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KF5JRV > TODAY    14.10.18 15:30l 34 Lines 1552 Bytes #6 (0) @ WW
BID : 23081_KF5JRV
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Subj: Today in History - Oct 14
Path: ED1ZAC<ED1ZAC<IZ3LSV<IK6ZDE<F1OYP<AB0AF<KF5JRV
Sent: 181014/1323Z 23081@KF5JRV.#NWAR.AR.USA.NA BPQ6.0.16

U.S. Air Force Captain Chuck Yeager becomes the first person to fly
faster than the speed of sound.

Yeager, born in Myra, West Virginia, in 1923, was a combat fighter
during World War II and flew 64 missions over Europe. He shot down 13
German planes and was himself shot down over France, but he escaped
capture with the assistance of the French Underground. After the war, he
was among several volunteers chosen to test-fly the experimental X-1
rocket plane, built by the Bell Aircraft Company to explore the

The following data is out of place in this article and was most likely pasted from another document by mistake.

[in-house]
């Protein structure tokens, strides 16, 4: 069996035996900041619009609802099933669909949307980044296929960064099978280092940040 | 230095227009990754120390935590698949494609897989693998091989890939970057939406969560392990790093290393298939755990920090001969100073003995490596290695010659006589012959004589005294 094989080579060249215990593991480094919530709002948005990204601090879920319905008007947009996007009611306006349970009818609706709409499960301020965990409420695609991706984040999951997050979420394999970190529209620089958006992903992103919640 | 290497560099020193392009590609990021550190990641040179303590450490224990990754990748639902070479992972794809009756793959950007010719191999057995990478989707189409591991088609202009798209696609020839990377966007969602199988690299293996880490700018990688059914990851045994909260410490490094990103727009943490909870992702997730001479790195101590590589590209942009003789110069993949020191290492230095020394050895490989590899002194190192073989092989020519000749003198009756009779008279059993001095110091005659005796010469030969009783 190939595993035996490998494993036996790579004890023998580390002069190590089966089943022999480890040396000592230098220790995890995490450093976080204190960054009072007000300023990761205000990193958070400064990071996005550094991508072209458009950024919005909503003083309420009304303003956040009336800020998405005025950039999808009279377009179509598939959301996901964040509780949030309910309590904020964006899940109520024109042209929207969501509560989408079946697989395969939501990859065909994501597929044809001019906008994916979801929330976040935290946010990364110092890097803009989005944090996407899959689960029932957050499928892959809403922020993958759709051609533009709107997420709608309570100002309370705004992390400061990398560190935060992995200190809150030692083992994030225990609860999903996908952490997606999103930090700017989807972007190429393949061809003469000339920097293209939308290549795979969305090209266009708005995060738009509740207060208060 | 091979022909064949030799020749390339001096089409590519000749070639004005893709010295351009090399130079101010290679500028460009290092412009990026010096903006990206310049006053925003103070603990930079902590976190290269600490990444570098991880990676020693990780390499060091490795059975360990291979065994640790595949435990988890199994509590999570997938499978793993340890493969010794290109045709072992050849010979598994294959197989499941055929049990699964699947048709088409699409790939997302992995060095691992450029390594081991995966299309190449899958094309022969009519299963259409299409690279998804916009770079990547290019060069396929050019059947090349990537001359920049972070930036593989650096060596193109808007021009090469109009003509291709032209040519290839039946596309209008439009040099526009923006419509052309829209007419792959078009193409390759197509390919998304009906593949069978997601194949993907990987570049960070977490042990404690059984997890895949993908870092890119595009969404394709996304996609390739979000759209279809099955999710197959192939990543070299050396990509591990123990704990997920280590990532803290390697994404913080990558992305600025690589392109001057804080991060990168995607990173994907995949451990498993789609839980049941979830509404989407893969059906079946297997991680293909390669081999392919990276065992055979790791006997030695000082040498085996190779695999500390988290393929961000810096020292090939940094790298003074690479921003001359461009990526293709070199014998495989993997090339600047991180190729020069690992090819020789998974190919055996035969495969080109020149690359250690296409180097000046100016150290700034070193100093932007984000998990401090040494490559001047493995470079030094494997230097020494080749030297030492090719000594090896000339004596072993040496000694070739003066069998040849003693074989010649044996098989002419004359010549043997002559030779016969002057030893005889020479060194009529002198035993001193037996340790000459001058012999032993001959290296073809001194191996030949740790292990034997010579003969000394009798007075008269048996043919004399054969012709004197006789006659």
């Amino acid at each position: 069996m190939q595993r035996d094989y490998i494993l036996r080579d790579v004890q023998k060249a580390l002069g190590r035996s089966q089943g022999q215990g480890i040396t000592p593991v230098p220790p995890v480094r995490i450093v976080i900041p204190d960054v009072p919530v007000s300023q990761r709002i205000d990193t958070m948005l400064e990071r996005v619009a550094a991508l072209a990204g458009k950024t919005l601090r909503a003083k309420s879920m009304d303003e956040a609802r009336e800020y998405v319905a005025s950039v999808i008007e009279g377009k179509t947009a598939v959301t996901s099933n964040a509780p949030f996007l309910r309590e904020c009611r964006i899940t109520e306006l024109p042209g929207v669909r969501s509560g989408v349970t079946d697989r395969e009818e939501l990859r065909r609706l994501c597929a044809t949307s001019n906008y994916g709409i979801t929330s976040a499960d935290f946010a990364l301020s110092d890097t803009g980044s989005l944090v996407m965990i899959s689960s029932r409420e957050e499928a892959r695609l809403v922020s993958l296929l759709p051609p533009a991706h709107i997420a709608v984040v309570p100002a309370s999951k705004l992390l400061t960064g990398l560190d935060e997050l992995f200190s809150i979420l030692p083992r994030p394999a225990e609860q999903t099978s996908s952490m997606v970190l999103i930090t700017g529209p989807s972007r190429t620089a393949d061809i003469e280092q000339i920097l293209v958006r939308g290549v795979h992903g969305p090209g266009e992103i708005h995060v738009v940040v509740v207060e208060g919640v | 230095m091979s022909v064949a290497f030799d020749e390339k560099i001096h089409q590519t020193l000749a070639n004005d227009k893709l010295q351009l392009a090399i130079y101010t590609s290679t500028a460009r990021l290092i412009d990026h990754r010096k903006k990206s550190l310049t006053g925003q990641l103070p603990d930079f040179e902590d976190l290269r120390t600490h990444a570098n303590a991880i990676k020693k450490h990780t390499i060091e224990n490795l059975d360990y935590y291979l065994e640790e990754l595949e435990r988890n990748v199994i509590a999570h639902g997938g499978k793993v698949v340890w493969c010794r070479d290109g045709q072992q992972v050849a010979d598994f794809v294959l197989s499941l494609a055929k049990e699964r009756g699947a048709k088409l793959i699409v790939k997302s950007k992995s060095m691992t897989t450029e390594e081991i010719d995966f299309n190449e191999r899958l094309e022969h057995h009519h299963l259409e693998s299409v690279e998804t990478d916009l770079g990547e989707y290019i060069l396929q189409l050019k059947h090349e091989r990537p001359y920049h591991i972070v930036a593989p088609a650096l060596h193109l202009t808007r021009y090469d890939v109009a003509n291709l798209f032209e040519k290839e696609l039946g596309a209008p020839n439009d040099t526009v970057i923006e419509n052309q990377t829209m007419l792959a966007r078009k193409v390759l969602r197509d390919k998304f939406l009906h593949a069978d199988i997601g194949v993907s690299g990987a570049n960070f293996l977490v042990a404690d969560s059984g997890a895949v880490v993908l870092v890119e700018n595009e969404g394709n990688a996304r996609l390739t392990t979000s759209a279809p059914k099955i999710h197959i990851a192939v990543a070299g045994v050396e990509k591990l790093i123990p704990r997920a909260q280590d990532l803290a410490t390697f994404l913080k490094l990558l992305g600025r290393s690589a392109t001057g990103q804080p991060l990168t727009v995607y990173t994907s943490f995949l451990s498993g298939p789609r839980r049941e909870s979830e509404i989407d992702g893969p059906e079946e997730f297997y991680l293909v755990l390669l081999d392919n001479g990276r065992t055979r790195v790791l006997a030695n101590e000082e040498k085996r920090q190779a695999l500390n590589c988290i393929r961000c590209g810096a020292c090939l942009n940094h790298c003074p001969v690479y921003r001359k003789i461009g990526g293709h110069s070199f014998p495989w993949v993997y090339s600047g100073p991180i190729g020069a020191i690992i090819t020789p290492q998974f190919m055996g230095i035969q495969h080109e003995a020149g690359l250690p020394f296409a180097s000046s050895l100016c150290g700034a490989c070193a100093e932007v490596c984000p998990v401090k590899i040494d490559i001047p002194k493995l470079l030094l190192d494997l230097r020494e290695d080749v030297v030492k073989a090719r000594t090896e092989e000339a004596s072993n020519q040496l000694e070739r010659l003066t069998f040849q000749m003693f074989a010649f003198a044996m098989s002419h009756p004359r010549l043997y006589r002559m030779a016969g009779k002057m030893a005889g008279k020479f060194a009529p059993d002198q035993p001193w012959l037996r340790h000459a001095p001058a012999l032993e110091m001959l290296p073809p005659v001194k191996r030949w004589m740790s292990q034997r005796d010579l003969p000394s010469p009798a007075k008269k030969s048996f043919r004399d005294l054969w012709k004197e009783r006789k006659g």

possibility of supersonic flight.

For years, many aviators believed that man was not meant to fly faster
than the speed of sound, theorizing that transonic drag rise would tear
any aircraft apart. All that changed on October 14, 1947, when Yeager
flew the X-1 over Rogers Dry Lake in Southern California. The X-1 was
lifted to an altitude of 25,000 feet by a B-29 aircraft and then
released through the bomb bay, rocketing to 40,000 feet and exceeding
662 miles per hour (the sound barrier at that altitude). The rocket
plane, nicknamed “Glamorous Glennis,ö was designed with thin, unswept
wings and a streamlined fuselage modeled after a .50-caliber bullet.

Because of the secrecy of the project, Bell and Yeager’s achievement was
not announced until June 1948. Yeager continued to serve as a test
pilot, and in 1953 he flew 1,650 miles per hour in an X-1A rocket plane.
He retired from the U.S. Air Force in 1975 with the rank of brigadier
general.



73 de Scott KF5JRV

Pmail: KF5JRV@KF5JRV.#NWAR.AR.USA.NA 
email: KF5JRV@ICLOUD.COM


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